To meet the challenges head-on and succeed is very rewarding.

The highlights of my career and life have been those times where great impact has been felt through my relationships. This is often most powerful when ‘turning around’ a difficult or failing situation.

I take the view that the tools in themselves assist to reach the end goal…how they are applied and used to advantage is the critical point. Hence, my ‘hammer is not a house’ statement.

Breaking It Down

This is not an attempt at being cryptic, rather a statement that reflects a strong view that I have based on previous experiences.

Knowledge management and our ability as leaders to dissect the vast amount of data available, so that we are able to break it down into the key one or two points or insights, is critical to effectiveness.

Confusing and overwhelming our team members with enormous amounts of un-collated and indiscriminate data adds little value. In fact, it is a key source of frustration for many employees, adding to the risk of  disengagement and reduced discretionary effort.

Self-awareness and knowing our strengths and limitations is critical here. Taking the time and making the effort to genuinely develop yourself and those in your circle of influence is rewarding and a core component of your role as a leader.

Using Your Tools Effectively

Finding other people who can support this growth and assist where there are gaps is effective time-management and allows you to focus on the key priorities.

There’s an old saying that when the only tool you have is a hammer, every problem tends to look like a nail.

Fight that kind of thinking as much as you can. Your plan may call for expertise you don’t have, or actions you aren’t very good at. So make some room in your plan to partner with someone else.

If you’re great at connecting with customers but lousy at technology, find a partner whose strengths and weaknesses perfectly complement yours. Believe me, that person is out there and wants desperately to work with you. ~ Copyblogger

Don’t get caught up in the numbers, excessive information and data. If it is not easily translated, of use and easy to articulate to your team, then forget it.

A hammer is not a house! So don’t pretend that the hammer you currently own is the only tool you need.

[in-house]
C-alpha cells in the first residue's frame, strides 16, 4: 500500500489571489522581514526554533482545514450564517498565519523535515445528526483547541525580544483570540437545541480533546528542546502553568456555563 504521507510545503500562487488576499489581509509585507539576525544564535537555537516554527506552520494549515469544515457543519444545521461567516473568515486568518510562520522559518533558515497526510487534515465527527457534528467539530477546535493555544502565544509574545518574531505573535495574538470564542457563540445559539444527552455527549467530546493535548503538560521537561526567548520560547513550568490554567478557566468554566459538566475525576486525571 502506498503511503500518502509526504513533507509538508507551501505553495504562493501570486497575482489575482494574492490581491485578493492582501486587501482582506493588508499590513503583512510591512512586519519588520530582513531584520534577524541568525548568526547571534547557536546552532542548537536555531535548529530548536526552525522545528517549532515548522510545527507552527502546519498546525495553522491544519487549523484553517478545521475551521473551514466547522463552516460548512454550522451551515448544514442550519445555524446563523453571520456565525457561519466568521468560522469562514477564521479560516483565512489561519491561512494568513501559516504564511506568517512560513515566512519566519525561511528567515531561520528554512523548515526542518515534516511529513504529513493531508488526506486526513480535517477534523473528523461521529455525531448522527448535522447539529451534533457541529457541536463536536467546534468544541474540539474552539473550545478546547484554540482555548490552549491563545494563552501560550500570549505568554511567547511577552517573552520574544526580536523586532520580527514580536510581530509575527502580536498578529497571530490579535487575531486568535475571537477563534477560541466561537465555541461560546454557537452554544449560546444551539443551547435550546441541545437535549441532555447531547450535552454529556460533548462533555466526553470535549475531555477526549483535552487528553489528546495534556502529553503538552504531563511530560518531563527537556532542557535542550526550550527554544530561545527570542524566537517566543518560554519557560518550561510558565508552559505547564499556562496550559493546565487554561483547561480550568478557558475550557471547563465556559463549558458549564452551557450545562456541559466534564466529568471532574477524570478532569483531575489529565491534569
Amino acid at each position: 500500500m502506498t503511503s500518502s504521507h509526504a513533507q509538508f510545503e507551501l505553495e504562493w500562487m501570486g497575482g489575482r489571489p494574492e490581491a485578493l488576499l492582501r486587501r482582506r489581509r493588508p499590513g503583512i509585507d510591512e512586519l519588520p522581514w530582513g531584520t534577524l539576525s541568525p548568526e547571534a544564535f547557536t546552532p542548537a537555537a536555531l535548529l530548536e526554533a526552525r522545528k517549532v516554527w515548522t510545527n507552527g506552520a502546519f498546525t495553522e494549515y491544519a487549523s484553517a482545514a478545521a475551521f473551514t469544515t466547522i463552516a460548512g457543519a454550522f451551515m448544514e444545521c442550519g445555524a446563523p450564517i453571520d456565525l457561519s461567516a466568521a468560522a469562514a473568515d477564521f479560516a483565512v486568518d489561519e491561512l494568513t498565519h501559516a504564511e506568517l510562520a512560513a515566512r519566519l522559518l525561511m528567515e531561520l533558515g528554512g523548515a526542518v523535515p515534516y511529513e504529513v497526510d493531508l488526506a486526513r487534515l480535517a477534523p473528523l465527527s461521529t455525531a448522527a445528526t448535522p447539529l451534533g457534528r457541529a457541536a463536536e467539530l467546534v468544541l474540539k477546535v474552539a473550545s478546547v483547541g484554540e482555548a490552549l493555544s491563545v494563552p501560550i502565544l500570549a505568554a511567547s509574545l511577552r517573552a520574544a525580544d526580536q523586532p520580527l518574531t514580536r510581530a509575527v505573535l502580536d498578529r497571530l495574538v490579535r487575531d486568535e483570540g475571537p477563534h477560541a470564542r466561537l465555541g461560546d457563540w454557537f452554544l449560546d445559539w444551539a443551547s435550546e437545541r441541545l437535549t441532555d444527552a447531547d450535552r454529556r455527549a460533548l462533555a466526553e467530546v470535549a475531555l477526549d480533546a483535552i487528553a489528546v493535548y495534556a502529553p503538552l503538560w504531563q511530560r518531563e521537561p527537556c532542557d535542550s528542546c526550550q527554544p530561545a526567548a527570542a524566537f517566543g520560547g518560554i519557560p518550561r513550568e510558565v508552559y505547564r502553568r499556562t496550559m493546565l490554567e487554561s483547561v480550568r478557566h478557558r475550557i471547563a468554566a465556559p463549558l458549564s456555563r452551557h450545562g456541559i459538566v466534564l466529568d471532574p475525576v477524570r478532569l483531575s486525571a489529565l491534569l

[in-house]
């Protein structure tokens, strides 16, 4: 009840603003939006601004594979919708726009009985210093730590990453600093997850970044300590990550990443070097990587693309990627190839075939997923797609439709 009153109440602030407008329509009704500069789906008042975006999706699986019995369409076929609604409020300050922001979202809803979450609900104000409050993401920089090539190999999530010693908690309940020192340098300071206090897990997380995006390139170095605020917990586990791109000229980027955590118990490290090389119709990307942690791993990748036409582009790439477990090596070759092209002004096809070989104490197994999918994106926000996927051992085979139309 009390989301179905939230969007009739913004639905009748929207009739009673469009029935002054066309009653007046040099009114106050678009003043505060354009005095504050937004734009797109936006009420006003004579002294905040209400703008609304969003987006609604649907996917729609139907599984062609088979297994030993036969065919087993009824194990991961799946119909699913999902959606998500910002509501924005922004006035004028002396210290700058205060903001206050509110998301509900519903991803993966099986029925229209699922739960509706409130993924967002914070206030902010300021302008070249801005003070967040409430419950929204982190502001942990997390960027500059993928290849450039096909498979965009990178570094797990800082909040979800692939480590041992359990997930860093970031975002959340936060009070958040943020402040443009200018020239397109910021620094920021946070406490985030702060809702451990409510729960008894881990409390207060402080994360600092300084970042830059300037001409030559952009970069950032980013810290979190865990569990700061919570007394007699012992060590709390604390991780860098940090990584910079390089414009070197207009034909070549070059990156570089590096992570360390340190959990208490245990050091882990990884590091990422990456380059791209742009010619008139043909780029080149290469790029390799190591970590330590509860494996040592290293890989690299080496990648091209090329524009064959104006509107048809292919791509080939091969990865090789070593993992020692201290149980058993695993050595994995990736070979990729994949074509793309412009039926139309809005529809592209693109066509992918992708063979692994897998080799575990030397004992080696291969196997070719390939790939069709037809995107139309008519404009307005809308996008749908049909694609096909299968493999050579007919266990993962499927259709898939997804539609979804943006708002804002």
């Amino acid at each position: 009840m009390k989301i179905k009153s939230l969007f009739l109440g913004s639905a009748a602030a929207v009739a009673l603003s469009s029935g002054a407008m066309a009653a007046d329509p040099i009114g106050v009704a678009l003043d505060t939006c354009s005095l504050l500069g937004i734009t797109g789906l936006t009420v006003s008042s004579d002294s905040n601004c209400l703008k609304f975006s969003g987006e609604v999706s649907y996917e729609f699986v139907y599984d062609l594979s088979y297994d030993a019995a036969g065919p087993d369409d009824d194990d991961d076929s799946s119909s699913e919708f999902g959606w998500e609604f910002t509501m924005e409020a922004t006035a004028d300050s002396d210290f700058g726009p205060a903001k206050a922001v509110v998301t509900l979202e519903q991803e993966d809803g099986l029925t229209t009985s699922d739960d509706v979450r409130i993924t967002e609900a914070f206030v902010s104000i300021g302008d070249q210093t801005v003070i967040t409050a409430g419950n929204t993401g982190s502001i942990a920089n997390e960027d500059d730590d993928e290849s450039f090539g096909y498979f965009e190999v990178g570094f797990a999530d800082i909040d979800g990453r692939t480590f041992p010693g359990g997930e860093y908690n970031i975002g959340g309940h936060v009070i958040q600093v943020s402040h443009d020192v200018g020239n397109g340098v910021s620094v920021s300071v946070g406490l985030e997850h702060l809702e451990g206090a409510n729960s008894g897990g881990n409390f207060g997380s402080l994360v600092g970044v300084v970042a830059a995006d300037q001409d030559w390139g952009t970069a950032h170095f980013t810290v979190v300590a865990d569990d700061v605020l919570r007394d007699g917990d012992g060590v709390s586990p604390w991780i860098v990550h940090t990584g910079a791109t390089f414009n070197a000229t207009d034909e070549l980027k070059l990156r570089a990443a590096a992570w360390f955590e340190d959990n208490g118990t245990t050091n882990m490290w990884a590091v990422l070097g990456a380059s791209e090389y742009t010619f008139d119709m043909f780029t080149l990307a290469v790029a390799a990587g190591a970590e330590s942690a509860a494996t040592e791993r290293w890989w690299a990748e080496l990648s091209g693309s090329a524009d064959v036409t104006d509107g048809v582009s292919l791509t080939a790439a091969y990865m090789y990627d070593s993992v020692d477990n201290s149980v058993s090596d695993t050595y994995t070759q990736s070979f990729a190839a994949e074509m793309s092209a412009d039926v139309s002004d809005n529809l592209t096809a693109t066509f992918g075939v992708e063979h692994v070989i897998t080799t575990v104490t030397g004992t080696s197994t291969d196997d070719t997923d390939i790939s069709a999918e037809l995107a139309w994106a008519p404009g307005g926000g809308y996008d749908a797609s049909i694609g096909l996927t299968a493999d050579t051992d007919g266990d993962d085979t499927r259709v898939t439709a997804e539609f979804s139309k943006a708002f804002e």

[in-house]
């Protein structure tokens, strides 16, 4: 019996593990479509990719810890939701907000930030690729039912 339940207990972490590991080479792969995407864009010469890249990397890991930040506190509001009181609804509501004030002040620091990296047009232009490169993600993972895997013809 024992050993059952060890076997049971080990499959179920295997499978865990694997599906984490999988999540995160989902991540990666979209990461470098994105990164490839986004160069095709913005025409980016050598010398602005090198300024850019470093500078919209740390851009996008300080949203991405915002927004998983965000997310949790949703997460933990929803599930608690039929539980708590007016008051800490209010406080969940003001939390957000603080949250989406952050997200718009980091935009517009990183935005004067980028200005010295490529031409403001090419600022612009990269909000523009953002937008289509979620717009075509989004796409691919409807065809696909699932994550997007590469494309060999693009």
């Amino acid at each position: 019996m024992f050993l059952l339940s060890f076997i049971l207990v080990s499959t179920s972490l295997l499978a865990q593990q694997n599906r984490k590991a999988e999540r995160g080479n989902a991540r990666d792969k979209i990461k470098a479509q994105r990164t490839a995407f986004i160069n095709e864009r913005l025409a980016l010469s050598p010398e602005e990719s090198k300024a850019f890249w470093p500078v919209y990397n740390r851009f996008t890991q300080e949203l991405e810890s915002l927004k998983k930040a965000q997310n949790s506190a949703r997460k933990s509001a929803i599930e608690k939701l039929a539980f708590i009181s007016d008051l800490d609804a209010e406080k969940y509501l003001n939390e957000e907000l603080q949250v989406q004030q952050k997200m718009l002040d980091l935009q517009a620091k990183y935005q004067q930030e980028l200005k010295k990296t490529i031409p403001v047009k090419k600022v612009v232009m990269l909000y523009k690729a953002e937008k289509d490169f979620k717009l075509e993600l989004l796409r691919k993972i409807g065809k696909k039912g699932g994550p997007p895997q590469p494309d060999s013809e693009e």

So, how many tools in your toolbox do you know how to use effectively? How many of them are used by you as a hammer when they are not designed to be used like one? How can you use your current and future tools in ways that help you best optimize your organizational health? I would love to hear your thoughts!

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Learn, Grow & Develop Other Leaders

———————
Steve Riddle

Steve Riddle is the owner of CoachStation
He is making a difference by focusing on leadership & people development
Email | LinkedIn | Twitter | Facebook | Web | Skype: steve.riddle36

Image Sources: californiaslapplaw.com

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3 Responses

  1. Reblogged this on Leadership Advantage and commented:
    Interestingly, data is a more reliable predictor of probability than our human intuitive thoughts. We may think that we are basing our decisions about people based on ‘data’, but it’s actually based on our own perception and interpretation of the behaviours we (choose) to observe. So we need more ‘tools’ indeed. Tools to help leaders observe fully and actually use their logical brain to deliberately search and check our ‘intuitive’ thinking. Most of all, it requires effort to use the most powerful tool we all already have…. our brain.

  2. Reblogged this on News & Notes on LEADERSHIP for LEARNING.

  3. Great post. While one can overdo the use of tools in measuring people, that seems to give some people license not to measure anything. Simple measures like satisfaction and engagement can be very effective ways of understanding employees’ reactions to the work environment.